Laneway housing, new public gathering spaces, and a cultural hub are some of the proposals outlined in a long-term community plan for Vancouver’s West End. The draft 30-year plan is expected to go before city council this month.
Kevin McNaney, Vancouver’s assistant director of planning, noted the city is looking at creating more rental housing for families as part of the plan, including infill housing in laneways.
“Families are really struggling to find housing in the West End, and we saw the laneways as an opportunity to provide that rental housing while providing some beautification as well,” he told the Georgia Straight by phone. “The bulk of the stock in the West End is either studios or one-bedrooms. So it’s a real challenge for families.”
The strategy, which was recently posted on the city’s website, includes a goal to create more than 1,500 new homes for people in need. According to the plan, the West End is home to about 45,000 residents and is expected to grow by 7,000 to 10,000 people over the next 30 years. About 50 percent of the community’s residents are between the ages of 20 and 39, and the neighbourhood has the fourth-highest density of children in the city.
The plan also sets out goals for revitalizing the three “villages” along portions of Davie, Denman, and Robson streets, upgrading aging community facilities, and expanding transit services. Public-realm improvements in the three villages could include more of the kind of public gathering spaces piloted at Davie and Bute streets, where rainbow crosswalks were painted earlier this year in recognition of the area’s LGBT history.
“Particularly in the villages, we are looking at plazas and parks and parklets and lighting and wider sidewalks, because the villages really are the heart of the business in the West End, and everyone’s told us they need some revitalization,” McNaney said.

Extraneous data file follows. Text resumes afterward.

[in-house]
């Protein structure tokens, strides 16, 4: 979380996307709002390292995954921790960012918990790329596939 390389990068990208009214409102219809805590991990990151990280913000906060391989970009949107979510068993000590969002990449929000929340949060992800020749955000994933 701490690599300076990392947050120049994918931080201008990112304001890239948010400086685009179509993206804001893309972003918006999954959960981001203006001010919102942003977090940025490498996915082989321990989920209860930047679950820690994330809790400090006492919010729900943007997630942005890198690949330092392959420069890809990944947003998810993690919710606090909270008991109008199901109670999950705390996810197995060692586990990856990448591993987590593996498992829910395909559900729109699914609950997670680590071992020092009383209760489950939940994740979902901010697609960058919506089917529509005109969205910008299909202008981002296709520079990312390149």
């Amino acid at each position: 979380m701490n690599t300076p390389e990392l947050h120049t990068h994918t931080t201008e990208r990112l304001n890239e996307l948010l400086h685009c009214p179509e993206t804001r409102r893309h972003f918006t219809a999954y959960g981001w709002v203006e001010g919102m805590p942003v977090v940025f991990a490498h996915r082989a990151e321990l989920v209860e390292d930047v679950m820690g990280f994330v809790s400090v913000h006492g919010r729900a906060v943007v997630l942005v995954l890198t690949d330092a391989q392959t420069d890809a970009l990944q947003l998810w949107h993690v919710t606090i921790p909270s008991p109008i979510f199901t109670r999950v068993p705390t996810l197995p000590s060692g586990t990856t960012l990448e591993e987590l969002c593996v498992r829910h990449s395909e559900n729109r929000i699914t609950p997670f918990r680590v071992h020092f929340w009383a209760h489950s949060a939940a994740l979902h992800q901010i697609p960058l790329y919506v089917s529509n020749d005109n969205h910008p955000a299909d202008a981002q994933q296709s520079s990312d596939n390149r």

A section of the plan that focuses on arts and culture proposes a cultural hub on Robson Street between Bute and Cardero streets and suggests that the city explore opportunities to create an arts-and-culture-themed plaza.
“There are a lot of artists in the West End,” McNaney noted. “We’d like to work with the nonprofits and the groups that are already there. Many of them use Gordon Neighbourhood House and the community centre, so we’re looking at improving facilities, and on the public-benefit strategy is a new community centre.”
A new purpose-built facility for B.C. queer resource centre Qmunity is also slated to better support LGBT community members.
The draft West End document is the first of four neighbourhood plans to go before city council. Vancouver granted extensions to the other three in response to community opposition.
John Wheldon, a West End resident for the past 35 years, said he wants to see this plan given an extension as well.
“I would hope that the city would acknowledge the fact that a lot of people are unhappy with the plan and give an extension of at least six months so that we could try and have a more collaborative process so that people would feel a sense of ownership about the plan,” he said in a phone interview.
He criticized what he called a “top-down process” in developing the strategy. He noted he would like to see the use of elected neighbourhood associations who could work in collaboration with city staff.
“People in the community would obtain a sense of ownership in the plan, because now they don’t,” he stated. “It’s the city’s plan for the community.”
Wheldon also objected to the density increase proposed in the plan.
“The West End is already dense enough, and there are other neighbourhoods in the city that have unsustainable land uses and should perhaps be taking growth,” he said.
The plan was developed over the course of 20 months, according to the city. McNaney said 110 meetings were held and the process involved more than 7,300 participant contacts.
“I think it’s a great plan,” he said. “It’s a very strategic plan for the next 30 years to get some affordable and rental housing and social housing built and housing for families in the West End while protecting the character of the neighbourhood.”
McNaney noted that if council approves the plan this month, zoning changes will be referred to public hearings early next year.
The draft plan is expected to go before council on November 20.